Mass communication is the study of how individuals and entities relay information through mass media to large segments of the population at the same time. It is usually understood to relate to newspaper, magazine, and book publishing, as well as radio, television and film, as these mediums are used for disseminating information, news and advertising. Mass communication differs from the studies of other forms of communication, such as interpersonal communication or organizational communication, in that it focuses on a single source transmitting information to a large group of receivers. The study of mass communication is chiefly concerned with how the content of mass communication persuades or otherwise affects the behavior, attitude, opinion, or emotion of the person or people receiving the information.
Mass communication is “the process by which a person, group of people, or large organization creates a message and transmits it through some type of medium to a large, anonymous, heterogenous audience.”  Mass communication is regularly associated with media influence or media effects, and media studies. Mass communication is a branch of social science that falls under the larger umbrella of communication studies or communication.
The history of communication moves from prehistoric forms of art and writing through modern communication methods such as the internet. Mass communication fits in when humans began to be able to transmit messages from a single source to multiple receivers. Mass communication has moved from theories such as the hypodermic needle model (or magic bullet theory) through more modern theories such as computer-mediated communication.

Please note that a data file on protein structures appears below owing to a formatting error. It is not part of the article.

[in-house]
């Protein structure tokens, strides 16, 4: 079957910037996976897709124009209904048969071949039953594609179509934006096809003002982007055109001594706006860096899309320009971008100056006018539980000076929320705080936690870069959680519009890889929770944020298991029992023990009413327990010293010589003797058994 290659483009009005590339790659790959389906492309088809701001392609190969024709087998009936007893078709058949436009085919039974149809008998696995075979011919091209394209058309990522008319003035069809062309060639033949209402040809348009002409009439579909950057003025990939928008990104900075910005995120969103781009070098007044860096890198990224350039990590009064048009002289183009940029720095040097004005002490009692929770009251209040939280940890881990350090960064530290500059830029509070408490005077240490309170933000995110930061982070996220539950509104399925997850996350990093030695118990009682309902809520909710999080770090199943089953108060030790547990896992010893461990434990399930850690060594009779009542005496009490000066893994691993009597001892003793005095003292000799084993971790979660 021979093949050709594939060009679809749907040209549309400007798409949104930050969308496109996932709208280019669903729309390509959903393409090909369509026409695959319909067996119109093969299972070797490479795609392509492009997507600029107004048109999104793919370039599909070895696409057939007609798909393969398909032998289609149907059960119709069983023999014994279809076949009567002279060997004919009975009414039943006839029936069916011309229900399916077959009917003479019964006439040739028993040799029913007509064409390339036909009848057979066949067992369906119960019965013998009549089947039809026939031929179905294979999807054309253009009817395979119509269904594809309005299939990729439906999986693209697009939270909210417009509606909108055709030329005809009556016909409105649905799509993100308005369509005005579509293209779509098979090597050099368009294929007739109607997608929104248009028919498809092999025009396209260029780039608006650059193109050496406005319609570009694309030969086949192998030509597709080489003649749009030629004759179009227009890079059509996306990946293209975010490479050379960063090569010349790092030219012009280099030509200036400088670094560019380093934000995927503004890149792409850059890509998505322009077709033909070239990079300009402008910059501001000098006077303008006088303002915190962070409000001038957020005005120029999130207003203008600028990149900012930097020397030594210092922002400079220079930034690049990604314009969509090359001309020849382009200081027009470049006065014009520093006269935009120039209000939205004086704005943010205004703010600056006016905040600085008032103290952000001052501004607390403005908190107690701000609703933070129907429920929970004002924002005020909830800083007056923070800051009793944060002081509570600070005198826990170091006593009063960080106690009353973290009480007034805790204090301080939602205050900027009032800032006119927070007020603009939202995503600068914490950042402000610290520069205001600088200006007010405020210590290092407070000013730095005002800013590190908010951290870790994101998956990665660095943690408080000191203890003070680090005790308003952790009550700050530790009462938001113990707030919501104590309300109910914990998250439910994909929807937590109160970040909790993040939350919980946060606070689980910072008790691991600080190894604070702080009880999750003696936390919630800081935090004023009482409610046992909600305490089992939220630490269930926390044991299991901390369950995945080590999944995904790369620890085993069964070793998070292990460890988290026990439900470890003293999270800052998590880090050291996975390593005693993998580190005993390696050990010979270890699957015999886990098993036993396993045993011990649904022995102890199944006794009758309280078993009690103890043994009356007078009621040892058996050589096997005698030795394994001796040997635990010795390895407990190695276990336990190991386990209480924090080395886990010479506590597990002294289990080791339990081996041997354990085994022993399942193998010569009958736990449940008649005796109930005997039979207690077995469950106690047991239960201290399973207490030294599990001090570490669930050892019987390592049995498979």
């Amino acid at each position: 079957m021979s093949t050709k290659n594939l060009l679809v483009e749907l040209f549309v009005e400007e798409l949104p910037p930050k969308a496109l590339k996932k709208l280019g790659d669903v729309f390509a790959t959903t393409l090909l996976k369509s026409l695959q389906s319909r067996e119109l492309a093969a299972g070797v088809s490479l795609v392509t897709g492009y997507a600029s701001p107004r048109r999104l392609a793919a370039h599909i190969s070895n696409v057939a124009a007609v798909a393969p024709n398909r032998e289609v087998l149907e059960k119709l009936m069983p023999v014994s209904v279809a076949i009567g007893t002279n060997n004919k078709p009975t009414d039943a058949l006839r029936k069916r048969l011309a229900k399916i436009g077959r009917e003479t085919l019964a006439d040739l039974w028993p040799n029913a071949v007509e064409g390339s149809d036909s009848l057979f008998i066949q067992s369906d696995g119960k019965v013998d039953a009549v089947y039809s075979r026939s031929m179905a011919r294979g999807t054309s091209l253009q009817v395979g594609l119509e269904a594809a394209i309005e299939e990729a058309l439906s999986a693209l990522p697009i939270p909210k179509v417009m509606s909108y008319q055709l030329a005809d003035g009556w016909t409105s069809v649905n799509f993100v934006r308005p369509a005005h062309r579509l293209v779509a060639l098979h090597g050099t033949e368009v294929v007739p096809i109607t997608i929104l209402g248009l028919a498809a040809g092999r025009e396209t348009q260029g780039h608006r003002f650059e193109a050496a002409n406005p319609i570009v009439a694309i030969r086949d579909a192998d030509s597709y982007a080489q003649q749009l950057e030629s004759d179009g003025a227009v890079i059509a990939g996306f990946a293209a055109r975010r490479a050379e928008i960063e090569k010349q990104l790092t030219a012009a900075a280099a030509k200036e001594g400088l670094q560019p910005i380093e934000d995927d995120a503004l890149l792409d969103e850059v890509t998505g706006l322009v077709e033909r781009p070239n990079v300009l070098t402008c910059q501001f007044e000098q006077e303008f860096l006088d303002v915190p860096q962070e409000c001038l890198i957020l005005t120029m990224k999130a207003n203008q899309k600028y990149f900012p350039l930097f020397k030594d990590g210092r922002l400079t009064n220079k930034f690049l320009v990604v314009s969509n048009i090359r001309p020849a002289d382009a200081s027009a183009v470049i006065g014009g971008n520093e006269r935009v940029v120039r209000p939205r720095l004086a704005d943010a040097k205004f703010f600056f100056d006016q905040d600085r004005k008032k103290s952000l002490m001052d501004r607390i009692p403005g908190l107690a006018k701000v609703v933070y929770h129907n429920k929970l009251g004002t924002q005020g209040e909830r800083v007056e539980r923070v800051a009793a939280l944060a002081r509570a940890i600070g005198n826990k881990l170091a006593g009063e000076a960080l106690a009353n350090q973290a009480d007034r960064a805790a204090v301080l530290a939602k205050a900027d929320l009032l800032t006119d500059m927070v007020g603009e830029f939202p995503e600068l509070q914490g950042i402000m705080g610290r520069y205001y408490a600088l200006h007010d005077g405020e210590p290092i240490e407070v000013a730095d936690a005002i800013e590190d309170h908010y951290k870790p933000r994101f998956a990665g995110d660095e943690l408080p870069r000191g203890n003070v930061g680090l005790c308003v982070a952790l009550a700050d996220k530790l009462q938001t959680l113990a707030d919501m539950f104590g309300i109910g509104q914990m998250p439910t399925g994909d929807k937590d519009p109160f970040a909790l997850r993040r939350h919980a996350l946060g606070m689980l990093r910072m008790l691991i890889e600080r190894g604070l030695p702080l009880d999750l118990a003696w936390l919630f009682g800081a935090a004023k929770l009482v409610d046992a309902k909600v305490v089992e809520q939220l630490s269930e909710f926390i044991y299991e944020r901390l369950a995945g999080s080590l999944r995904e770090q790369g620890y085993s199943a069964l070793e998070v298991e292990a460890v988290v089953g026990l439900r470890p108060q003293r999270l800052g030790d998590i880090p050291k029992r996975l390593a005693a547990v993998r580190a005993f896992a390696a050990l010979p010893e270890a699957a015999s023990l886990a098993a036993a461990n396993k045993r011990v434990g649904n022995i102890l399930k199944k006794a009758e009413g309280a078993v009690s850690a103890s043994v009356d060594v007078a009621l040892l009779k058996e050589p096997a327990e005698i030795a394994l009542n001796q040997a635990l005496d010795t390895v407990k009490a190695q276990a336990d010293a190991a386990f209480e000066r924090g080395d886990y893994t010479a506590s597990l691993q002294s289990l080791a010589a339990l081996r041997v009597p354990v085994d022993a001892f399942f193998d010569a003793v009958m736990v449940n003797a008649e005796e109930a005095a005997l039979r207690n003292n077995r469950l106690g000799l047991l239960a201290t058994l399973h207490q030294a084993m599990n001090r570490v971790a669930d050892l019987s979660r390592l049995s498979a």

In the United States, the study of mass communication is often associated with the practical applications of journalism (Print media), television and radio broadcasting, film, public relations, or advertising. With the diversification of media options, the study of communication has extended to include social media and new media, which have stronger feedback models than traditional media sources. While the field of mass communication is continually evolving, the following four fields are generally regarded to be the major areas of study within mass communication. They exist in different forms and configurations at different schools or universities, but are (in some form) practiced at most institutions that study mass communication.